The Transgender issue: further links and readings

It seems that over the past few years about once every six months or so I post something on this issue. I started writing about this perhaps as much as six years ago. Then it was still a fringe development in western culture but now it is a campaign whose time has come. The T is fixed in the LGBTQ constellation.

As a result there are profound social changes going on and social policies are being formed without any clear (at least to me) philosophical or ethical foundation which makes the project inherently unstable. Language is being forced to adapt, so as in Sweden pronouns are invented. And language conveys the strangeness even in linguistic terms of what we are witnessing. Here’s example A: Baby born to transgender man in landmark birth certificate case. Can a baby be born without a mother? Up until now states have tended to follow biology and say no. Cases like this are forcing states to choose between science & ‘inclusion’.

Caster Semenya isn’t transgender (if anything she’s intersex) but her case is a test case that could set a precedent for trans-athletes. See these two opposing views: Caster Semenya, What’s Next? & What No One Is Telling You About Caster Semenya: She Has XY Chromosomes.

Only, interestingly it has begun to meet a bit of resistance. Not from the traditional places of opposition such as the church but from feminists. Women wary of yet another take over by men. The focal point or headline grabbing arena is sport (see also this for example) but in many other places the seemingly irresistible force of the transgender community from fringe to mainstream has met the immoveable object of feminism.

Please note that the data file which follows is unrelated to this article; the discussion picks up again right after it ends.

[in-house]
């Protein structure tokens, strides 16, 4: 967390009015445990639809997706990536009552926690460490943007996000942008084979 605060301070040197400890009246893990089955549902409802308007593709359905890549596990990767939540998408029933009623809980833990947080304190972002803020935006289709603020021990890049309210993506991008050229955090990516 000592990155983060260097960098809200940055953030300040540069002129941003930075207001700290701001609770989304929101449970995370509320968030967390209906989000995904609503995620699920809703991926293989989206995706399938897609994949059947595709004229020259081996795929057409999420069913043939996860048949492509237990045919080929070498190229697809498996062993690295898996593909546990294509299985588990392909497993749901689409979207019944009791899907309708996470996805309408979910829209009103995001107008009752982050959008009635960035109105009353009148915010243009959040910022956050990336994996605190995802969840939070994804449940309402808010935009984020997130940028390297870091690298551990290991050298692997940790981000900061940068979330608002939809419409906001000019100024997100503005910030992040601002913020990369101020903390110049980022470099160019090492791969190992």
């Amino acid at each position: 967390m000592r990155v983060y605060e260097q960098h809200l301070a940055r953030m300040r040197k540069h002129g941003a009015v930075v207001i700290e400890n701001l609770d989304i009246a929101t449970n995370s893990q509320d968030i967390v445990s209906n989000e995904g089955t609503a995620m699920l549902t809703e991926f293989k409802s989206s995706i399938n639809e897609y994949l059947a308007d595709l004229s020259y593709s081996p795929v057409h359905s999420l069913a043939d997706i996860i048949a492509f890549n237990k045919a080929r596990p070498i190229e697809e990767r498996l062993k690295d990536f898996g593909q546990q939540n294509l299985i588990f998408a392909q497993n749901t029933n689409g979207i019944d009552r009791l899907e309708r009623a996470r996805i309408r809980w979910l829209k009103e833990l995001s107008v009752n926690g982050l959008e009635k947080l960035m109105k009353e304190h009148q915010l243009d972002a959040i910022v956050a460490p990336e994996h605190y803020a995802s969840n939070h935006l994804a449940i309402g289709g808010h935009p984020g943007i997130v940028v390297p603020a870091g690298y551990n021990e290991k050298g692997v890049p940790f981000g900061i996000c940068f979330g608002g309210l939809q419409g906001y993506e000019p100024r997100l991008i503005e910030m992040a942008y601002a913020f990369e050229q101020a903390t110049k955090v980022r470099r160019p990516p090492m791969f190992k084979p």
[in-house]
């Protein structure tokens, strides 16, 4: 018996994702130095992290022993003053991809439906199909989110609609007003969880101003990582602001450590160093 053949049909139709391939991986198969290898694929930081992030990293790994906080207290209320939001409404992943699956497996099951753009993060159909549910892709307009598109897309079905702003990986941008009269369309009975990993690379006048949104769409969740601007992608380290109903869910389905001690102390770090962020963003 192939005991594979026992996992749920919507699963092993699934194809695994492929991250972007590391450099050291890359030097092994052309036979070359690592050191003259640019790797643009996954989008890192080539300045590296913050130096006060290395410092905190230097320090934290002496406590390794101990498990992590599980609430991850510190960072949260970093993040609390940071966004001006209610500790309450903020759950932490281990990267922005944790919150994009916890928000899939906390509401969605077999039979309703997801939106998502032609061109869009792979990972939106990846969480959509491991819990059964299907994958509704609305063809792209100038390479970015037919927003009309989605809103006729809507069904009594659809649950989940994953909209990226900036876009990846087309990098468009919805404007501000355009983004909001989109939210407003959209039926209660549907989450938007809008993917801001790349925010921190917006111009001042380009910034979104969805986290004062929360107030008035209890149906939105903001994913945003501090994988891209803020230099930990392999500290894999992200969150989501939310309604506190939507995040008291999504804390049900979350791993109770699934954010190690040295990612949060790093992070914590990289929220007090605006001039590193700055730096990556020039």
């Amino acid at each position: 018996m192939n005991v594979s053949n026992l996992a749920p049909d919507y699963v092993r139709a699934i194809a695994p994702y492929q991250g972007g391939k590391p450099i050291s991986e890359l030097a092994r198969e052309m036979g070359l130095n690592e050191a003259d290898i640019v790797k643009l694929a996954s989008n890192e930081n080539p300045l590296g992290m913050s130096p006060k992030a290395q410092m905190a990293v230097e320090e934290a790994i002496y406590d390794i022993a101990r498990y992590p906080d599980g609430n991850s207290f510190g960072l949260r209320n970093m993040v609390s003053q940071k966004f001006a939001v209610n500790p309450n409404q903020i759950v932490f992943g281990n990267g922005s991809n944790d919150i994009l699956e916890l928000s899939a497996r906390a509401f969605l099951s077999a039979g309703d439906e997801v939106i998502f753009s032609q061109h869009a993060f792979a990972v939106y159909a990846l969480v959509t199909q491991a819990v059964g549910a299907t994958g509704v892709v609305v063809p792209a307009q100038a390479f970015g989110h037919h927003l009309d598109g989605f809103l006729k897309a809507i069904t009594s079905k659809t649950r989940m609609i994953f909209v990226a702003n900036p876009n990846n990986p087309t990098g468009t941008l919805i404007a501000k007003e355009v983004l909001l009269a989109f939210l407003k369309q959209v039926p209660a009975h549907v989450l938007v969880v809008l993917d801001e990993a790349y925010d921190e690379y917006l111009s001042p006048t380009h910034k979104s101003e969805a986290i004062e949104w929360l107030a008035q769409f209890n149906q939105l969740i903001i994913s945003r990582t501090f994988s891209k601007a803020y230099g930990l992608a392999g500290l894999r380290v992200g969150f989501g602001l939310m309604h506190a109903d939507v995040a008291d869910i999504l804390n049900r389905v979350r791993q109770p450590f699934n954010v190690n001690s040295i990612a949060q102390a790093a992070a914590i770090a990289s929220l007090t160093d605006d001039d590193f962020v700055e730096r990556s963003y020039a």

Take for example this article: In Their Own Words: Parents of Kids Who Think They Are Trans Speak Out and you’ll see the risks and the dangers are huge. Check out this website for more info.

As Stephen Kneale says, what a mess we have gotten ourselves into on gender.

If you’re just starting to explore these issues Queer theory on the rise by Olof Edsinger of the Swedish Evangelical Alliance is a good place to start.

Instead of Queer theory, we therefore need to reclaim the foundational nature of the Creation order. While recognising that we are all broken, we need to help the next generation to find its identity in being created in the image of God—spirit, soul, and body included (1 Thess 5:23).

I’d also recommend a few of Andrew Bunt’s posts: The Bible & the Binary (& part 2), and Love Thy Body.

The secular perspective sees a sharp separation between the body and the authentic self, and is strongly anti-body, while the Bible views humans as integrated wholes, with the body as a vital element of who we are. What we need, therefore, if we want to present the biblical perspective on these issues and if we want to disciple Christians to withstand the cultural tide, is to embrace, value and teach the biblical view of humans as a holistic union of body and soul. Rather than rejecting the body, we should love the body.

You might want to follow that one up with this post by Mark Loughridge, “I am my Body”.

Mind and body—the two cannot be separated. We are inundated with the dogma, not so much that we are brains on sticks, but that we are personalities on sticks. If we taught our young people that they, mind and body, are uniquely created by God—woven together by Him—it would go a long way to equip them to live in a world which has separated what God has joined together.

It is a complicated area and it’s a minefield (as this piece illustrates) so we need to think, speak and act both firmly and carefully and graciously.

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